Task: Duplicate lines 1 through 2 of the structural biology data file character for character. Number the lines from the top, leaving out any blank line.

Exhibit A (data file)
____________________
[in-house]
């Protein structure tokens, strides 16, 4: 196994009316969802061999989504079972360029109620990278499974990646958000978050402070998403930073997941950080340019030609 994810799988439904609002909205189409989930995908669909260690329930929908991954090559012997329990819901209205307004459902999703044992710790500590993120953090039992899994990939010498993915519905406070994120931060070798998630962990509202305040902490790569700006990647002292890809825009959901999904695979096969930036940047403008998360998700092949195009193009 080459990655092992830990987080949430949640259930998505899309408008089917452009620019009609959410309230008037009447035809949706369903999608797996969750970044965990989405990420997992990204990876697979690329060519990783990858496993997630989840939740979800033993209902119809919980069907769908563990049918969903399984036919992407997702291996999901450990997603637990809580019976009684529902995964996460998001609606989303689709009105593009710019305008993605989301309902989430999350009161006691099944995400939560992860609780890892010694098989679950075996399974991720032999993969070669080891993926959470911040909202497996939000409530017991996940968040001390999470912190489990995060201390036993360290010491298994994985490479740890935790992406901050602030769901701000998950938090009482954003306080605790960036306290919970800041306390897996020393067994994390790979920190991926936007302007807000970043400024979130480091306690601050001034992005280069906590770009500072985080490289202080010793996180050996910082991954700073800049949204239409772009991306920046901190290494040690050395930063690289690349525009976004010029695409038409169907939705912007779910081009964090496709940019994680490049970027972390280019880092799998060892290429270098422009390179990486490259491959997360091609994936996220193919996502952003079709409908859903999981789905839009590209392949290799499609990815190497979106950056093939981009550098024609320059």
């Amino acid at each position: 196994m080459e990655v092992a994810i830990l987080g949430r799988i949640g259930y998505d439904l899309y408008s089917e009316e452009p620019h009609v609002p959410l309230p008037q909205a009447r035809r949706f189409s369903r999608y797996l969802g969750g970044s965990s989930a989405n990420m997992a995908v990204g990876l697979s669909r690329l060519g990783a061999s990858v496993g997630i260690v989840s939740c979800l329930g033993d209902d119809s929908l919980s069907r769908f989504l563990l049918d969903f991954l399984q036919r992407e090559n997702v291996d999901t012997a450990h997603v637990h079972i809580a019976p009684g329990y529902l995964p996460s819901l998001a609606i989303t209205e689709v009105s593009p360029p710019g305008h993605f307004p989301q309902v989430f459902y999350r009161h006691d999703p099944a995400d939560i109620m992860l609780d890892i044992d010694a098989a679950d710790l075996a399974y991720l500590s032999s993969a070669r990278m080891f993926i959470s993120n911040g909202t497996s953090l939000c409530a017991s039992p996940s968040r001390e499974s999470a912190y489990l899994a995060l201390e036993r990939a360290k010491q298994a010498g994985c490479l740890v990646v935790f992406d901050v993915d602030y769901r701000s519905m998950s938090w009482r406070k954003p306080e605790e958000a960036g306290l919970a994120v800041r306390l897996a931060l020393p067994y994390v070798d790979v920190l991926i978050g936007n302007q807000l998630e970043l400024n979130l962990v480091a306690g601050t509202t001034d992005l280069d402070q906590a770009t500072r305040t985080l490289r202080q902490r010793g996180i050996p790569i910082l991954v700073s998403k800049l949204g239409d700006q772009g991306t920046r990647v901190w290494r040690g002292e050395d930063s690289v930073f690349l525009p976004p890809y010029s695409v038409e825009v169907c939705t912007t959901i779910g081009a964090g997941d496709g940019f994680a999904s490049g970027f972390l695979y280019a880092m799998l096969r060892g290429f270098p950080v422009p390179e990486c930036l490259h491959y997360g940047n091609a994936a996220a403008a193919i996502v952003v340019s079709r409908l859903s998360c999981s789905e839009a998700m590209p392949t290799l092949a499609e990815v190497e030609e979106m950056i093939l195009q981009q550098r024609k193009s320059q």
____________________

[in-house]
């Protein structure tokens, strides 16, 4: 196994009316969802061999989504079972360029109620990278499974990646958000978050402070998403930073997941950080340019030609 994810799988439904609002909205189409989930995908669909260690329930929908991954090559012997329990819901209205307004459902999703044992710790500590993120953090039992899994990939010498993915519905406070994120931060070798998630962990509202305040902490790569700006990647002292890809825009959901999904695979096969930036940047403008998360998700092949195009193009 080459990655092992830990987080949430949640259930998505899309408008089917452009620019009609959410309230008037009447035809949706369903999608797996969750970044965990989405990420997992990204990876697979690329060519990783990858496993997630989840939740979800033993209902119809919980069907769908563990049918969903399984036919992407997702291996999901450990997603637990809580019976009684529902995964996460998001609606989303689709009105593009710019305008993605989301309902989430999350009161006691099944995400939560992860609780890892010694098989679950075996399974991720032999993969070669080891993926959470911040909202497996939000409530017991996940968040001390999470912190489990995060201390036993360290010491298994994985490479740890935790992406901050602030769901701000998950938090009482954003306080605790960036306290919970800041306390897996020393067994994390790979920190991926936007302007807000970043400024979130480091306690601050001034992005280069906590770009500072985080490289202080010793996180050996910082991954700073800049949204239409772009991306920046901190290494040690050395930063690289690349525009976004010029695409038409169907939705912007779910081009964090496709940019994680490049970027972390280019880092799998060892290429270098422009390179990486490259491959997360091609994936996220193919996502952003079709409908859903999981789905839009590209392949290799499609990815190497979106950056093939981009550098024609320059």